100 Words with Uncommon Meaning

They are 100 common words with uncommon meaning; we select example sentences from recent English media, like Economics and BBC, most of them are for academic reading. The list is updated weekly to help readers refresh hot usage of common words.
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 100 Common Words with Uncommon Meaning and Sentence
pressing  Speak
a.
urgently important
He embarked on an odyssey of jobs in the nonprofit sector and graduate work in multiple academic disciplines, touching on pressing social topics. MIT News
supercharge  Speak
v.
to make something more powerful or impressive
By retrofitting existing hydropower plants, the founders believe they can supercharge the hydropower industry that is by far the largest source of renewable electricity. MIT News
harness  Speak
v.
control and make use of (natural resources), especially to produce energy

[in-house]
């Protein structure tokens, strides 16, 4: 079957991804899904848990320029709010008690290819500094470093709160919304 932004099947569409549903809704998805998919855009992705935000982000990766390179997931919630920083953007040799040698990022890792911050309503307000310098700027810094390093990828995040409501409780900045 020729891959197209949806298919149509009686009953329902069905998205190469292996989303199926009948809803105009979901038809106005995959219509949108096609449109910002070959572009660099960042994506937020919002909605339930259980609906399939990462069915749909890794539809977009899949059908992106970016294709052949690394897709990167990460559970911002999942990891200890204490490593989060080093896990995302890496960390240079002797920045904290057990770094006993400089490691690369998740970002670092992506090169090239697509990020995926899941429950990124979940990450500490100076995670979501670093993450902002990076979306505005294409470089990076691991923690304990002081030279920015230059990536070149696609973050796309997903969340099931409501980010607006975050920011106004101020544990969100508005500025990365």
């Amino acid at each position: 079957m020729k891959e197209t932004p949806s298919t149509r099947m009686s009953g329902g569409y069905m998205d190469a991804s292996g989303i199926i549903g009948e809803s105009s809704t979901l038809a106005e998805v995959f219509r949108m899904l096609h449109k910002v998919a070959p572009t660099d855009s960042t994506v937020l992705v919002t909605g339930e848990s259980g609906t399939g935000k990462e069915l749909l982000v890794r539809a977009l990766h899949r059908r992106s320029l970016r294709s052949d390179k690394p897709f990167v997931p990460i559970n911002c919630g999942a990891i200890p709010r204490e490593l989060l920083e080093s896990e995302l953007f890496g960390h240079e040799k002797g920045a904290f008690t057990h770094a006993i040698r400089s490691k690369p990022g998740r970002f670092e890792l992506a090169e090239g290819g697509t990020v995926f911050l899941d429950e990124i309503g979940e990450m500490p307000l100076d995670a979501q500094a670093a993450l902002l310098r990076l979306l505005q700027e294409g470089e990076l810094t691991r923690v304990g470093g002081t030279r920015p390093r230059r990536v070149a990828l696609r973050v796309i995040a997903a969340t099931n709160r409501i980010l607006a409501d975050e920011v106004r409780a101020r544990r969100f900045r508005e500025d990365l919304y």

Companies looking to harness their potential do have to address some hurdles before the solar cells can be commercially competitive. MIT News
primer  Speak
n.
a small introductory book on a subject
He penned a book for general audiences, in addition to a widely-read primer on climate change and risk assessment designed to influence business leaders. MIT News
avenue  Speak
n.
a way of approaching a problem or making progress toward something
She also recognized that staying with a company driven by profits would not be the best avenue to fulfill her personal career aspirations. MIT News
words  Speak
n.
pl. something that is said, talk
The acoustics are perfect for amplifying her words and her innate passion for geology. MIT News
reception  Speak
n.
a social gathering often for the purpose of extending a formal welcome
At the reception, they toasted the long-lived partnership; a professor emeritus of linguistics described the affection Chomsky and Halle had for each other. MIT News
strip  Speak
v.
remove all coverings from; leave bare of accessories or fittings
The recycled pulsar then starts reradiating energy that further strips the star and eventually destroys it. MIT News
model  Speak